Lucinda Moore

31 March 1826–unknown (Age NaN)
Sudbury, Middlesex, Massachusetts, United States

The Life of Lucinda

When Lucinda Moore was born on 31 March 1826, in Sudbury, Middlesex, Massachusetts, United States, her father, William Moore, was 37 and her mother, Sally Hosmer, was 33.

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Family Time Line

William Moore
1788–
Sally Hosmer
1793–1876
Andrew Moore
1812–
Makepeace Moore
1814–1815
Jane Moore
1816–1905
William Moore
1818–1900
Summer Moore
1820–1900
Sally Moore
1822–
Gardner Moore
1824–1894
Lucinda Moore
1826–

Parents and Siblings

siblings

(8)

+3 More Children

World Events (3)

1830 · The Second Great Awakening

Age 4

Being a second spiritual and religious awakening, like the First Great Awakening, many Churches began to spring up from other denominations. Many people began to rapidly join the Baptist and Methodist congregations. Many converts to these religions believed that the Awakening was the precursor of a new millennial age.
1830 · The Oregon Trail

Age 4

Many people started their 2,170-mile West trek to settle the land found by Louis and Clark. They used large-wheeled wagons to pack most of their belongings and were guided by trails that were made by the previous trappers and traders who walked the area. Over time the trail needed annual improvements to make the trip faster and safer. Most of Interstate 80 and 84 cover most of the ground that was the original trail.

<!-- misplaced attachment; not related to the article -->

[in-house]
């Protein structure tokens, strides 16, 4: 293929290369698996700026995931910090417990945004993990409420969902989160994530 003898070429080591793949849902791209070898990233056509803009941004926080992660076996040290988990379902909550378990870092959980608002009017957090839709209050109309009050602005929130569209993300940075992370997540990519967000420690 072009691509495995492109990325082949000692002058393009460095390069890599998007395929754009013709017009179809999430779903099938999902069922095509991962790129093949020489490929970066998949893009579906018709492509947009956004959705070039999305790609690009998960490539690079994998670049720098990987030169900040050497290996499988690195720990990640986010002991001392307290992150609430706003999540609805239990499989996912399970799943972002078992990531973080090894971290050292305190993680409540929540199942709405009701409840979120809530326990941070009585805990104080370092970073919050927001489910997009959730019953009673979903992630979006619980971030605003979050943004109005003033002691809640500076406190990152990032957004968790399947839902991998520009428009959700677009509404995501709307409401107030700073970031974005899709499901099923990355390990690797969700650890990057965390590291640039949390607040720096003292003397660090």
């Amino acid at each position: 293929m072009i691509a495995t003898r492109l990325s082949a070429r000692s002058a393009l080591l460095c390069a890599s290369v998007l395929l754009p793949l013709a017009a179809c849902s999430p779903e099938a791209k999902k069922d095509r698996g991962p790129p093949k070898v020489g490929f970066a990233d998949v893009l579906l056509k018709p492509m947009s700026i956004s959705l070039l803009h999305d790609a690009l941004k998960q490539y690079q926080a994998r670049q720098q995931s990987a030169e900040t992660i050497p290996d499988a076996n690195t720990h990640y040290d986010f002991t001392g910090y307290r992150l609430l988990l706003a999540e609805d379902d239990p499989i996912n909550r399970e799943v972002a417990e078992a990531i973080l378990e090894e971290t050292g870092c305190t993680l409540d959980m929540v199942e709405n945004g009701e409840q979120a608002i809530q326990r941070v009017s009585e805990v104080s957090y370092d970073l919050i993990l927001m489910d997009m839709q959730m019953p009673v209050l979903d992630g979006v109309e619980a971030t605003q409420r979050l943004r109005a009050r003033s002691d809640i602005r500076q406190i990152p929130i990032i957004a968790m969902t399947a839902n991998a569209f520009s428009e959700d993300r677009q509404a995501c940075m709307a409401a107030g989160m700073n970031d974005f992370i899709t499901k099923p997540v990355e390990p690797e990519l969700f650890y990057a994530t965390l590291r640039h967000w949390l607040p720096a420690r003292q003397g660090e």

1830 · The Indian Removal Act

Age 4

In a negotiation with the southern Native American Tribes, Andrew Jackson signed the Indian Removal Act which exchanged lands with the Native Tribes. The Act was supported mainly in the south, but the tribes showed resistance and ultimately were forcibly removed from their lands. The relocation of the tribes was later known as the Trail of Tears.

Name Meaning

1 English: from Middle English more ‘moor’, ‘marsh’, ‘fen’, ‘area of uncultivated land’ (Old English mōr), hence a topographic name for someone who lived in such a place or a habitational name from any of the various places named with this word, as for example Moore in Cheshire or More in Shropshire.2 English: from Old French more ‘Moor’ (Latin maurus). The Latin term denoted a native of northwestern Africa, but in medieval England the word came to be used informally as a nickname for any swarthy or dark-skinned person.3 English: from a personal name (Latin Maurus ‘Moor’). This name was borne by various early Christian saints. The personal name was introduced to England by the Normans, but it was never as popular in England as it was on the Continent.

Dictionary of American Family Names © Patrick Hanks 2003, 2006.

Possible Related Names

Sources (1)

  • Lucinda Moore, "Massachusetts Births and Christenings, 1639-1915"

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